Mount Rushmore, Crazy Horse, and Custer State Park

Our first stop after escaping our EconoLodge on Thursday morning was Mount Rushmore National Monument. We were warned that the emotions it engendered might cause us to shed a few patriotic tears. To be forewarned is to be forearmed and we drove up to the monument. One first sees the monument from the road and it is pretty striking. One is winding up the mountainside, navigating hairpin turns, admiring the mountain scenery, and suddenly, there are these faces carved out of a mountainside. The visitor center was constructed relatively recently. There is a multi-story parking garage so there was no problem finding a place to park. In a cute twist, entrance to the park is free, but it costs $10/car to park. We walked up the Avenue of the Flags (the flags of all fifty states) to the Grand Terrace to view the monument. We searched our deepest feelings. No evidence of patriotic tears in evidence. After taking about five pictures, I had run out of picture ideas. I took another half dozen just because it was there. We then took the trail that leadsd closer to the monument. This improved the picture taking opportunities by adding trees to frame the monument with. Interestingly, Washington gets all the best camera angles. Lincoln gets a few good shots. From many viewpoints, you can’t see Jefferson or Roosevelt at all. So, yes, it is a magnificent sculptural feat, but once you see it, you can cross it off your bucket list and move on.

Which we did. Kris remarked that she was not aware that there was a contest going on in carving large sculptures of people out of mountainsides. But our visit to the Crazy Horse Memorial showed us that there was. The Crazy Horse Monument is very much still under construction, but that is partly because it is so much larger. The Mount Rushmore monument would fit entirely into the face of Crazy Horse, which is the only part of him that is recognizably completed. When the monument is finished Crazy Horse will be sitting on an enormous horse, pointing off into the distance. This illustrates his quote that “My land is where my ancestors are buried.” The monument has quite a large visitors center with displays from all of the major North American Indian tribes. For my Seattle readers, you will be pleased to know that Chief Seattle gets some notice, and Chief Joseph even more. However, once again, the photo opps are fairly limited and we made our getaway.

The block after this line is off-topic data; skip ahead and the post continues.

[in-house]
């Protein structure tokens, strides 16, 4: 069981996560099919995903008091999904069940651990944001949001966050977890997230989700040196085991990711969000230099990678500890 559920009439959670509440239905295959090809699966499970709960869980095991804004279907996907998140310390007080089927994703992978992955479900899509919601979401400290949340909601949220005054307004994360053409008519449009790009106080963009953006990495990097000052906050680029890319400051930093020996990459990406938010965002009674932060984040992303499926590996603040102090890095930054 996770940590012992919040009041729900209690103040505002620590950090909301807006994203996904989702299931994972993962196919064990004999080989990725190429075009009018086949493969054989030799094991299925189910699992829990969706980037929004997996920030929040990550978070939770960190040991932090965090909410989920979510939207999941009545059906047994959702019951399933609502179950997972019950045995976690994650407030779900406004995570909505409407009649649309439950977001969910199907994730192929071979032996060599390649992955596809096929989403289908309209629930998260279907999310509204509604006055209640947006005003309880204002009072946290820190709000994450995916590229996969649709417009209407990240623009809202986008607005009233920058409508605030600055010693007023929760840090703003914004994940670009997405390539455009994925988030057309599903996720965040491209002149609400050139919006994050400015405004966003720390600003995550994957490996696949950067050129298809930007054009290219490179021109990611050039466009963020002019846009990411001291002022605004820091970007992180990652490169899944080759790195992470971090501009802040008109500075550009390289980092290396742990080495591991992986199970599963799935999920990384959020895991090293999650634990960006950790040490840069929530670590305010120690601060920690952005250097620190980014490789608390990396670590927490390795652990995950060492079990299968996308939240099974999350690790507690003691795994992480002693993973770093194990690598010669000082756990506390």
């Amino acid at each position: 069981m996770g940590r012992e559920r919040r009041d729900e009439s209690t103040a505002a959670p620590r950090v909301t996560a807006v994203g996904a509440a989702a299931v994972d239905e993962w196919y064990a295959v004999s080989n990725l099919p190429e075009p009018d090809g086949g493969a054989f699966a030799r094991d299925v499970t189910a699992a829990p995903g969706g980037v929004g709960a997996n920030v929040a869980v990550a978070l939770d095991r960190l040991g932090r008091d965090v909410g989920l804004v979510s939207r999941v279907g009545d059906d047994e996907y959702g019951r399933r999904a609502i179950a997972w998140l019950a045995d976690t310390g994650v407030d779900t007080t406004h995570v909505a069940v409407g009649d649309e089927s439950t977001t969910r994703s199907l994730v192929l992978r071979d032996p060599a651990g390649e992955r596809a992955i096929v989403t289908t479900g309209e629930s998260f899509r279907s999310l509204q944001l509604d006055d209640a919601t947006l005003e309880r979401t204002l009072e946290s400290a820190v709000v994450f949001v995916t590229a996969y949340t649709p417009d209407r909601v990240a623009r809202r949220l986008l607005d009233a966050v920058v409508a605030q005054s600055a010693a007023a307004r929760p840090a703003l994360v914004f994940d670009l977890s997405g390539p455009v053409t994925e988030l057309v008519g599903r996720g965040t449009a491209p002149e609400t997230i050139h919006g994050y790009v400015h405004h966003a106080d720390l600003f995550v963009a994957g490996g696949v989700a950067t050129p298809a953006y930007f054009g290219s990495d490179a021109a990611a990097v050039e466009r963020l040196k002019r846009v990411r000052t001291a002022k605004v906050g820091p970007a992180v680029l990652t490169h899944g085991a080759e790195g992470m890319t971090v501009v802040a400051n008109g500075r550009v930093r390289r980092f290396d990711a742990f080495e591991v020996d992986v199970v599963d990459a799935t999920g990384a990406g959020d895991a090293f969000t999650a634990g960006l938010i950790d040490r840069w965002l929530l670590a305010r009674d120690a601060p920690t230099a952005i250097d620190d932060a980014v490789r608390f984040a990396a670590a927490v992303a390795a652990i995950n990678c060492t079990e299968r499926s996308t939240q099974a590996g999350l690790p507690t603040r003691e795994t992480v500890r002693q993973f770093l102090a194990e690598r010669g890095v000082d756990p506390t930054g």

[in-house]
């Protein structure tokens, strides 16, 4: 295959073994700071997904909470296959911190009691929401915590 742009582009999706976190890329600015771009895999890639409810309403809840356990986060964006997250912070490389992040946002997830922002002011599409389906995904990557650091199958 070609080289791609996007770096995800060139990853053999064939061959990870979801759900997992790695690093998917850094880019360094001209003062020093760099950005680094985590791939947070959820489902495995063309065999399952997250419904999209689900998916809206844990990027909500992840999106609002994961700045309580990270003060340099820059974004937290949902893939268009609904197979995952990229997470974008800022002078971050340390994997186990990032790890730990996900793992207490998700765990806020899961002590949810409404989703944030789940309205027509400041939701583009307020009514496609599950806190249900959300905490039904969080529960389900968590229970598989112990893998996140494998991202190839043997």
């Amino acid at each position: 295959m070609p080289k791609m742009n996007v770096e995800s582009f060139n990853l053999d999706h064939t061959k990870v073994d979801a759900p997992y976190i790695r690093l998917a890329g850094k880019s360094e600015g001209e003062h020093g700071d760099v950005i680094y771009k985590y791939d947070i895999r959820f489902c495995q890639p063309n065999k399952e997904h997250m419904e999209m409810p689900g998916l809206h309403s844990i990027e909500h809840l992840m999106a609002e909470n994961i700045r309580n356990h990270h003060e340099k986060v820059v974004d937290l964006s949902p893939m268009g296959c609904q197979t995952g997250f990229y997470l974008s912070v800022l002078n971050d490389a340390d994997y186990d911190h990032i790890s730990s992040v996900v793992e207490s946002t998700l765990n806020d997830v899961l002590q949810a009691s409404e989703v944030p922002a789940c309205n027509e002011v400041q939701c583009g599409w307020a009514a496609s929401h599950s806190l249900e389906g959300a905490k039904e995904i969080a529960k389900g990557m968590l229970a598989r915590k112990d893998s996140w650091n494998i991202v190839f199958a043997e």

Our final tourist site for the day was Custer State Park. The highlight is to drive their wilderness loop road. On the road we stopped to get close up looks of two herds of bison. Truly magnificent creatures. The bison can weigh up to a ton and can reach a top speed of 37 mph. Considering that getting run down by one would be like being run over by a Volkswagen, it is recommended that you stay at least 25 yards away from any one of them. Needless to say, that rule went right out the window when the bison conveniently crossed the road for the benefit of us photographers. Also conveniently posing for the camera were pronghorns. Elk, also reputed to be denizens of the park, kept themselves hidden. I was surprised to learn that at the end of September each year, cowboys round up all the bison in the park. They are tagged, sorted, vaccinated, counted, and, if the number of bison in the park is determined to be larger than the park grassland can support the following year, the excess bison are sold. The roundup is open to the public and apparently has become quite a tourist attraction itself.

We ended the day yesterday in the Rodeway Inn in Hot Springs, SD. A measure of the way prices are inflated for the Sturgis Bike Rally is that we had to spend $135 for the first night, but only $53 for tonight for the very same room and level of service. But today (Friday) was all about R&R for us. Kris did our laundry, I washed and vacuumed the van. We reorganized the contents of the van. We had Dairy Queen for lunch and read about what to do in Yellowstone National Park. Then we “took the waters” at a spa and had a salmon dinner at a local sports bar. Now we are relaxing with the Olympics opening ceremonies on the TV.

Tomorrow see us stop at Mammoth National Park before traveling probably to Cody, WY.

Tim

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